DiAngelo, R. (2014, August 9). What does it mean to be white? The Seattle Times. http://www.seattletimes.com/opinion/guest-what does-it-mean-to-be-white/

Francis, M. M. (2014). Civil rights and the making of the modern American state. New York, NY: Cambridge University Press.

Gallagher, C. A. (2003). Rethinking the color line: Readings in race and ethnicity. Boston, MA: McGraw-Hill.

Harris, D. M., & Kiyama, J. M. (2015). The plight of invisibility: A community based approach to understanding the educational experiences of urban Latina/os. New York, NY: Peter Lang International Academic Publishers.

Hollins, C., & Govan, I. (2015). Diversity, equity & inclusion: Strategies for facilitating conversations on race. Washington, DC: Rowman & Littlefield.

Joseph, R. (2012). Transcending blackness: From the new millennium mulatta to the exceptional multiracial. Durham, NC: Duke University Press.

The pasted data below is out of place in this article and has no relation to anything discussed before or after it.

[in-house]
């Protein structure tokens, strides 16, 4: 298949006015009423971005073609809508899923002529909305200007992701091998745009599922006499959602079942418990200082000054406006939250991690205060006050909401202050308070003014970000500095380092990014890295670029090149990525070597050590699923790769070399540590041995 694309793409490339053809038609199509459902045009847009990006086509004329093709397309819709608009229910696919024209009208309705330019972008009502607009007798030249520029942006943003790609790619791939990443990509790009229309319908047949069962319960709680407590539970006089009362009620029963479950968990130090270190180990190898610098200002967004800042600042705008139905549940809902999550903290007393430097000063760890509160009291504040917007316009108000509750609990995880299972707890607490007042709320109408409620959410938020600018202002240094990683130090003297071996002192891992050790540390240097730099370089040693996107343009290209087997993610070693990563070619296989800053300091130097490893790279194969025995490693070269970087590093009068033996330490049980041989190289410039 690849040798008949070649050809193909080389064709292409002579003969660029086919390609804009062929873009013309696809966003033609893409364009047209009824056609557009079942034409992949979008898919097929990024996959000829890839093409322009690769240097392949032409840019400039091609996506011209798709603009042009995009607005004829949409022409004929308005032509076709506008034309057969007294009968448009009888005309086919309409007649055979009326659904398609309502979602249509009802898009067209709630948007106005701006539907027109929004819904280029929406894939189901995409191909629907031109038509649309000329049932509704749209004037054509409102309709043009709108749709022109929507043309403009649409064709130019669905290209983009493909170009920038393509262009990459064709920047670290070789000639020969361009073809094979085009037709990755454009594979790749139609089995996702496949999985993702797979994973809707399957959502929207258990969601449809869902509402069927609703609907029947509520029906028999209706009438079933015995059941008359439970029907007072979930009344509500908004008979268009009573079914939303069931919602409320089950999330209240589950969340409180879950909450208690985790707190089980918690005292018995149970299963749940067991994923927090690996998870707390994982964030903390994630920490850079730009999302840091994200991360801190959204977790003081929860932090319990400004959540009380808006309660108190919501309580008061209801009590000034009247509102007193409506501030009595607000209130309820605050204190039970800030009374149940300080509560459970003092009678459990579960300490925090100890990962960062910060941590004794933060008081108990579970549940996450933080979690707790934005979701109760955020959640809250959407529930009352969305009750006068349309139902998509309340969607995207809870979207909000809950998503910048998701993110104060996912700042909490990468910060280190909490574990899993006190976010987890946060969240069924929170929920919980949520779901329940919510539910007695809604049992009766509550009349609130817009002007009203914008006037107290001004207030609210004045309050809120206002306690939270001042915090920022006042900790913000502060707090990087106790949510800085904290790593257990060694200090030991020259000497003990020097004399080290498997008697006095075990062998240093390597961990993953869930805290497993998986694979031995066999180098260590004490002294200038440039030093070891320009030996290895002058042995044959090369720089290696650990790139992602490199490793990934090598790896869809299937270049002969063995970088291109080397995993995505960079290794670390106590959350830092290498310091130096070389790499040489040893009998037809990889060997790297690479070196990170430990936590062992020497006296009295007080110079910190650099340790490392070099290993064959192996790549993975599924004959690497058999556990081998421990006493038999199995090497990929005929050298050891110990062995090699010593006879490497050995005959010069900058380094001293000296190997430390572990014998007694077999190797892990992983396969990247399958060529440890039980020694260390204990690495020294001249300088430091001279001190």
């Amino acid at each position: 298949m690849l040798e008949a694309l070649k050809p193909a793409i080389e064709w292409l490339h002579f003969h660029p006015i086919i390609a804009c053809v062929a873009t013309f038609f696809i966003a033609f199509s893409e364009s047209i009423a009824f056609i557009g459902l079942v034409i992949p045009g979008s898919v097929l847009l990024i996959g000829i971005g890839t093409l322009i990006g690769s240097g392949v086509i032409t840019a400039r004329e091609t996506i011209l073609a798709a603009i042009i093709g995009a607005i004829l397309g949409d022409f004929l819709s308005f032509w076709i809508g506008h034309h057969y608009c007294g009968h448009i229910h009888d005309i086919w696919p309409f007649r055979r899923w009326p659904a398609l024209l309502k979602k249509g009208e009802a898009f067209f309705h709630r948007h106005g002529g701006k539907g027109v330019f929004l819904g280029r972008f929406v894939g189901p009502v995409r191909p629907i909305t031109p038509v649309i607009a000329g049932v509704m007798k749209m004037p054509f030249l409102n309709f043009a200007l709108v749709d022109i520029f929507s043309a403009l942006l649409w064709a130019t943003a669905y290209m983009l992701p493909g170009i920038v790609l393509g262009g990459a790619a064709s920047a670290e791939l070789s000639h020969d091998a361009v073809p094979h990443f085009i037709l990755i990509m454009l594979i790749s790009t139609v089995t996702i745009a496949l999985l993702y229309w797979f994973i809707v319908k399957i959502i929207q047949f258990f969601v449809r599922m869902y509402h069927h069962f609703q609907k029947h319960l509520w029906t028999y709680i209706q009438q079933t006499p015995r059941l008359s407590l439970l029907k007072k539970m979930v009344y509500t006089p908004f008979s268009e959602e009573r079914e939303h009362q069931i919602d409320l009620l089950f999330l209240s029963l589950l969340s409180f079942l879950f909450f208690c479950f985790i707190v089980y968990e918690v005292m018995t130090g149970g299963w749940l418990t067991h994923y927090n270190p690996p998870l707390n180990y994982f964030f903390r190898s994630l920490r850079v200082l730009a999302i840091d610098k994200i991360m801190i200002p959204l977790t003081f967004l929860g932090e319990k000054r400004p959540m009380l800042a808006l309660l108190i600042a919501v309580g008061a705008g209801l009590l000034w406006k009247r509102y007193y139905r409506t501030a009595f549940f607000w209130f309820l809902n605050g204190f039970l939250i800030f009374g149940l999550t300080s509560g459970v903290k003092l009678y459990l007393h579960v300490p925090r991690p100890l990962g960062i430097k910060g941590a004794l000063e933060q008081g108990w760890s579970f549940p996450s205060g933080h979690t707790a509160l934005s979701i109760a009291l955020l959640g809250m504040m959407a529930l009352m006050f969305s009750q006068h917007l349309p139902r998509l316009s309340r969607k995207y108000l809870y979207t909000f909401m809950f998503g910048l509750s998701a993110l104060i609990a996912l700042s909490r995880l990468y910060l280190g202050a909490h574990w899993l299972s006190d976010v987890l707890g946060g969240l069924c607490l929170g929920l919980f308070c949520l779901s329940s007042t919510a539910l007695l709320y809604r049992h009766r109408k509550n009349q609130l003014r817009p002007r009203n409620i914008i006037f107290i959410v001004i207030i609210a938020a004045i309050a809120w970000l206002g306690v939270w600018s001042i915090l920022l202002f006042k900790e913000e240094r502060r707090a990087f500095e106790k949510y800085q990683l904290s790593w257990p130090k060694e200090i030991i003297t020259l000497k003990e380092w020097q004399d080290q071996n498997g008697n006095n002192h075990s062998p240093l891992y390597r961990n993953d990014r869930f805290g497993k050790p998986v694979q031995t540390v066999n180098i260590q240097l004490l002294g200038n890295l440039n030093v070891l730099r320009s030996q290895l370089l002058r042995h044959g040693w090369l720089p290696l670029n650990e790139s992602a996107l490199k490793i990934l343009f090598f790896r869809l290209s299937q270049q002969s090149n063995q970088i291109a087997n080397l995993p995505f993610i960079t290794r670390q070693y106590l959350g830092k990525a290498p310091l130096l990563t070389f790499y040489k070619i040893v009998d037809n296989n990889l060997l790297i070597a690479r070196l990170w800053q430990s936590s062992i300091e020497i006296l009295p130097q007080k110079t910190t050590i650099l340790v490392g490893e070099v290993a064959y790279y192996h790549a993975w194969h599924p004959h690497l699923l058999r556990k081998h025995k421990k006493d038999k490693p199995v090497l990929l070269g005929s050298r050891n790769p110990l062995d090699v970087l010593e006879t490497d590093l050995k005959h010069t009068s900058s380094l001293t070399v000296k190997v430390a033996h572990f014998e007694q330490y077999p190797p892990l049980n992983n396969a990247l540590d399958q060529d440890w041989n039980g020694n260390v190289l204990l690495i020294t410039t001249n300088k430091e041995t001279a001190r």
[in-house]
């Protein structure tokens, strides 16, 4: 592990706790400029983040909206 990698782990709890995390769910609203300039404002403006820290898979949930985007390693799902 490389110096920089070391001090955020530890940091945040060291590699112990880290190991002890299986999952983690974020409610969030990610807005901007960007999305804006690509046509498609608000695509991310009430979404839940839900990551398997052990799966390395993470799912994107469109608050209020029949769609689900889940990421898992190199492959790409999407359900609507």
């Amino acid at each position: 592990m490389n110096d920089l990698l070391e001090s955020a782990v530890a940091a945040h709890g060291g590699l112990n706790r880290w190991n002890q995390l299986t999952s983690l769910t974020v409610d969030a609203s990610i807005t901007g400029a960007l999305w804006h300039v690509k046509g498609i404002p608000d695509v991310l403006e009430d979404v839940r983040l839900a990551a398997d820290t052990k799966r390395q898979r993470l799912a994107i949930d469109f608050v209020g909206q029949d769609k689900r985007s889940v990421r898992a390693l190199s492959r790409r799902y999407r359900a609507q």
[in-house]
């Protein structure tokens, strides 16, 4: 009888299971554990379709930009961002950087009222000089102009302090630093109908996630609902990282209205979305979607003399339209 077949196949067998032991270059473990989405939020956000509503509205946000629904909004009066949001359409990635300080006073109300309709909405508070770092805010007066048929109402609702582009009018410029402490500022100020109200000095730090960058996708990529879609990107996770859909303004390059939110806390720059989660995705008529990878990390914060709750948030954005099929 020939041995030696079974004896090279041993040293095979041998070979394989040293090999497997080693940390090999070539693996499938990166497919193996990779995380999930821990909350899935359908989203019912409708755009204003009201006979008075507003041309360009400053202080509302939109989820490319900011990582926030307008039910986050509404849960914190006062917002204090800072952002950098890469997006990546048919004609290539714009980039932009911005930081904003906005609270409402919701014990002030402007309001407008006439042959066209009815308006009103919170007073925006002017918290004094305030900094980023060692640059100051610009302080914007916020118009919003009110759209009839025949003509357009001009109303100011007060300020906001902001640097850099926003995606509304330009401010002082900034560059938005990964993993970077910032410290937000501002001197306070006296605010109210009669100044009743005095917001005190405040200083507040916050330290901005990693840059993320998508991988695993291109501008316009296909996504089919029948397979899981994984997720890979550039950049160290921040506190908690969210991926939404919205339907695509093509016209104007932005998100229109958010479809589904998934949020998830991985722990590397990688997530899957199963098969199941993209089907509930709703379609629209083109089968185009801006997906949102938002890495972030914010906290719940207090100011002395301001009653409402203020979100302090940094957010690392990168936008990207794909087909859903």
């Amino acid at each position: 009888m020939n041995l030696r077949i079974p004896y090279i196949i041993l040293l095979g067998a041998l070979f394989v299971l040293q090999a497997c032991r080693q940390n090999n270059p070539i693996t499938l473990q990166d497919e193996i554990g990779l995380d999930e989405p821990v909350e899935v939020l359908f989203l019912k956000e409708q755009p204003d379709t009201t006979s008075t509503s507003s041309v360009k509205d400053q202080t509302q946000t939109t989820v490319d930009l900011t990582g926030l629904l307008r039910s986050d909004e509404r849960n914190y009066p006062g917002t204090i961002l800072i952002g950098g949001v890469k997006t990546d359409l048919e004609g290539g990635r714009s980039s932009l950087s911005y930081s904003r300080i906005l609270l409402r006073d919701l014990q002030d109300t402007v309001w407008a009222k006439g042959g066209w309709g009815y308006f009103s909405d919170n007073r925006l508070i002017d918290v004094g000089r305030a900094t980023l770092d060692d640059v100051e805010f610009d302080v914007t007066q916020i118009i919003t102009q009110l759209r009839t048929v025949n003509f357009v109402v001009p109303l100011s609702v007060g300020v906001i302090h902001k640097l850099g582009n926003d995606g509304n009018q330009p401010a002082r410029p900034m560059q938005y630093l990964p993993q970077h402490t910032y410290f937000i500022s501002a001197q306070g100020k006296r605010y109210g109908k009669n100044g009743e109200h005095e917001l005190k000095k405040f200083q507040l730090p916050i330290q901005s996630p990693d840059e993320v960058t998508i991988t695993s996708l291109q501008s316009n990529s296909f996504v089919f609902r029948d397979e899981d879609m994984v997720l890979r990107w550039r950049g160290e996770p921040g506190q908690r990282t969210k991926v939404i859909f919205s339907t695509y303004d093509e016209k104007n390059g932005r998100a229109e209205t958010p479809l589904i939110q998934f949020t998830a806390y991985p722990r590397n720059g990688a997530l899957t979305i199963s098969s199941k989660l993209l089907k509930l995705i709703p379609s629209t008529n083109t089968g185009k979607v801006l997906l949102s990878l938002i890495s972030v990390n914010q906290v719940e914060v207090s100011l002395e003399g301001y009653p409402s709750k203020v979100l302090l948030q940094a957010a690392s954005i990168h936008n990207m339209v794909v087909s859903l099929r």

Matthew, P. A. (Ed.). (2016). Written/unwritten: Diversity and the hidden truths of tenure. Chapel Hill, NC: University of North Carolina Press.

Noguera, P. A., Pierce, J. C., & Ahram, R. (Eds.). (2015). Race, equity, and education: Sixty years from Brown. New York, NY: Springer International Publishing.

Parker, C. S. (2009). Fighting for democracy: Black veterans and the struggle against white supremacy in the postwar south. Princeton, NJ: Princeton University Press.

Retman, S. (2011). Real folks: Race and genre in the Great Depression. Durham, NC: Duke University Press.

Rolon-Dow, R., & Irizarry, J. G. (Eds.). (2012). Diaspora studies in education: Toward a framework for understanding the experiences of transnational communities. New York, NY: Peter Lang International Publishers.